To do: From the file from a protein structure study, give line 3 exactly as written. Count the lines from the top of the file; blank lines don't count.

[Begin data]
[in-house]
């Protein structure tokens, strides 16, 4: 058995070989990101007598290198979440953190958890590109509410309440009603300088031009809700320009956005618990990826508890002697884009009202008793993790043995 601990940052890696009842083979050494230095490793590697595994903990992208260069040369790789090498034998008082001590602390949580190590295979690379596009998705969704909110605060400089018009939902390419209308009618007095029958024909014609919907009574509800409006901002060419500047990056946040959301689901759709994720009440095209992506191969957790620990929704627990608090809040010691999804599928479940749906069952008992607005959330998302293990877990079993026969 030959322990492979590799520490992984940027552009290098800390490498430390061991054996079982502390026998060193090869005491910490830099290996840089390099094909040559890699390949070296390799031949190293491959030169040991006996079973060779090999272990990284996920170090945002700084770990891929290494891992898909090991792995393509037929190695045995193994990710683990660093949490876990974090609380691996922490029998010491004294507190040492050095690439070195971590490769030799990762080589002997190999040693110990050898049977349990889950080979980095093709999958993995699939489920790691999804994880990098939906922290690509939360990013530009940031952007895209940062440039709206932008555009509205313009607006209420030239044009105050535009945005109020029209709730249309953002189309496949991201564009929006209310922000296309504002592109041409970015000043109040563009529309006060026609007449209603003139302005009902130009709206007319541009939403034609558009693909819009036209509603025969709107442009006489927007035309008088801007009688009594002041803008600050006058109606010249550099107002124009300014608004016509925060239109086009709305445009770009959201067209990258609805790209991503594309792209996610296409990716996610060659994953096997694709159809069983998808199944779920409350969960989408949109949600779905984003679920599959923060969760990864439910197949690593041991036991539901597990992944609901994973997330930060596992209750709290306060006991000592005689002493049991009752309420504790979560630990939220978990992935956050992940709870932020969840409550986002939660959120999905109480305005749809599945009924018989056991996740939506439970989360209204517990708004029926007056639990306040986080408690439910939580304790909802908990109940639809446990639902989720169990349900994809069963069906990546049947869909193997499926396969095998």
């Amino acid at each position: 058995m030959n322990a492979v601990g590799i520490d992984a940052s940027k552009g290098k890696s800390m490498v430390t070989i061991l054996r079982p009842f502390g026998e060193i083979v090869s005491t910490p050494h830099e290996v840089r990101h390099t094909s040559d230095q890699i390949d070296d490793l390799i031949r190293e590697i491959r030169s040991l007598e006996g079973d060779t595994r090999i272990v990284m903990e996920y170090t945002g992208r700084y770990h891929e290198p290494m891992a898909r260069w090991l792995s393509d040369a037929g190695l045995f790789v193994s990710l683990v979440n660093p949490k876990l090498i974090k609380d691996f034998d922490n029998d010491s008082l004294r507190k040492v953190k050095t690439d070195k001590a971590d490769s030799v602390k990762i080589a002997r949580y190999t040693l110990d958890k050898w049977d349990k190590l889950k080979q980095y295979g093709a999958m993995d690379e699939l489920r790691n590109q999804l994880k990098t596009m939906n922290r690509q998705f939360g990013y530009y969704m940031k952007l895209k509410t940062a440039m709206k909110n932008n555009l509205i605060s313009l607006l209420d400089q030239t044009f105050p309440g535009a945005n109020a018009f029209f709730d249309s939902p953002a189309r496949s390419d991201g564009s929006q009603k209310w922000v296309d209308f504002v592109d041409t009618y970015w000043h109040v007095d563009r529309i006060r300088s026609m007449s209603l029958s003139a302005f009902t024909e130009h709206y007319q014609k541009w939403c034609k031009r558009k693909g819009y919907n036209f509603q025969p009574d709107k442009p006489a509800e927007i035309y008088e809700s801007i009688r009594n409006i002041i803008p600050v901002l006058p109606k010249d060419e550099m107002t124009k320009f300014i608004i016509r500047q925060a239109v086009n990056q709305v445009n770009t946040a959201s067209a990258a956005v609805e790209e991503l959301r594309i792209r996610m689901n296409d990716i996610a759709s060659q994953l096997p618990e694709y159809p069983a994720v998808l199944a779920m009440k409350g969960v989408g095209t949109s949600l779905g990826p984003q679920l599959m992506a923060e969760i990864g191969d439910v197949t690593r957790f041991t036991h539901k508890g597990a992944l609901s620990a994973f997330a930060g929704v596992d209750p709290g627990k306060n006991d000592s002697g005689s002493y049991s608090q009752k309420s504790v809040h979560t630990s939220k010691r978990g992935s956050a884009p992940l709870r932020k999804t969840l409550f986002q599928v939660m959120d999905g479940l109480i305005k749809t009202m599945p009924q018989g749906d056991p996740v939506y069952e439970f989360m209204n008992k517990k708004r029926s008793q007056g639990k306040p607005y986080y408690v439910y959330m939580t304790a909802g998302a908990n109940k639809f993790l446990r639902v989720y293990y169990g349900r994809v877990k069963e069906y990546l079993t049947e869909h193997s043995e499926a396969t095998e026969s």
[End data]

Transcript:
């Amino acid at each position: 058995m030959n322990a492979v601990g590799i520490d992984a940052s940027k552009g290098k890696s800390m490498v430390t070989i061991l054996r079982p009842f502390g026998e060193i083979v090869s005491t910490p050494h830099e290996v840089r990101h390099t094909s040559d230095q890699i390949d070296d490793l390799i031949r190293e590697i491959r030169s040991l007598e006996g079973d060779t595994r090999i272990v990284m903990e996920y170090t945002g992208r700084y770990h891929e290198p290494m891992a898909r260069w090991l792995s393509d040369a037929g190695l045995f790789v193994s990710l683990v979440n660093p949490k876990l090498i974090k609380d691996f034998d922490n029998d010491s008082l004294r507190k040492v953190k050095t690439d070195k001590a971590d490769s030799v602390k990762i080589a002997r949580y190999t040693l110990d958890k050898w049977d349990k190590l889950k080979q980095y295979g093709a999958m993995d690379e699939l489920r790691n590109q999804l994880k990098t596009m939906n922290r690509q998705f939360g990013y530009y969704m940031k952007l895209k509410t940062a440039m709206k909110n932008n555009l509205i605060s313009l607006l209420d400089q030239t044009f105050p309440g535009a945005n109020a018009f029209f709730d249309s939902p953002a189309r496949s390419d991201g564009s929006q009603k209310w922000v296309d209308f504002v592109d041409t009618y970015w000043h109040v007095d563009r529309i006060r300088s026609m007449s209603l029958s003139a302005f009902t024909e130009h709206y007319q014609k541009w939403c034609k031009r558009k693909g819009y919907n036209f509603q025969p009574d709107k442009p006489a509800e927007i035309y008088e809700s801007i009688r009594n409006i002041i803008p600050v901002l006058p109606k010249d060419e550099m107002t124009k320009f300014i608004i016509r500047q925060a239109v086009n990056q709305v445009n770009t946040a959201s067209a990258a956005v609805e790209e991503l959301r594309i792209r996610m689901n296409d990716i996610a759709s060659q994953l096997p618990e694709y159809p069983a994720v998808l199944a779920m009440k409350g969960v989408g095209t949109s949600l779905g990826p984003q679920l599959m992506a923060e969760i990864g191969d439910v197949t690593r957790f041991t036991h539901k508890g597990a992944l609901s620990a994973f997330a930060g929704v596992d209750p709290g627990k306060n006991d000592s002697g005689s002493y049991s608090q009752k309420s504790v809040h979560t630990s939220k010691r978990g992935s956050a884009p992940l709870r932020k999804t969840l409550f986002q599928v939660m959120d999905g479940l109480i305005k749809t009202m599945p009924q018989g749906d056991p996740v939506y069952e439970f989360m209204n008992k517990k708004r029926s008793q007056g639990k306040p607005y986080y408690v439910y959330m939580t304790a909802g998302a908990n109940k639809f993790l446990r639902v989720y293990y169990g349900r994809v877990k069963e069906y990546l079993t049947e869909h193997s043995e499926a396969t095998e026969s």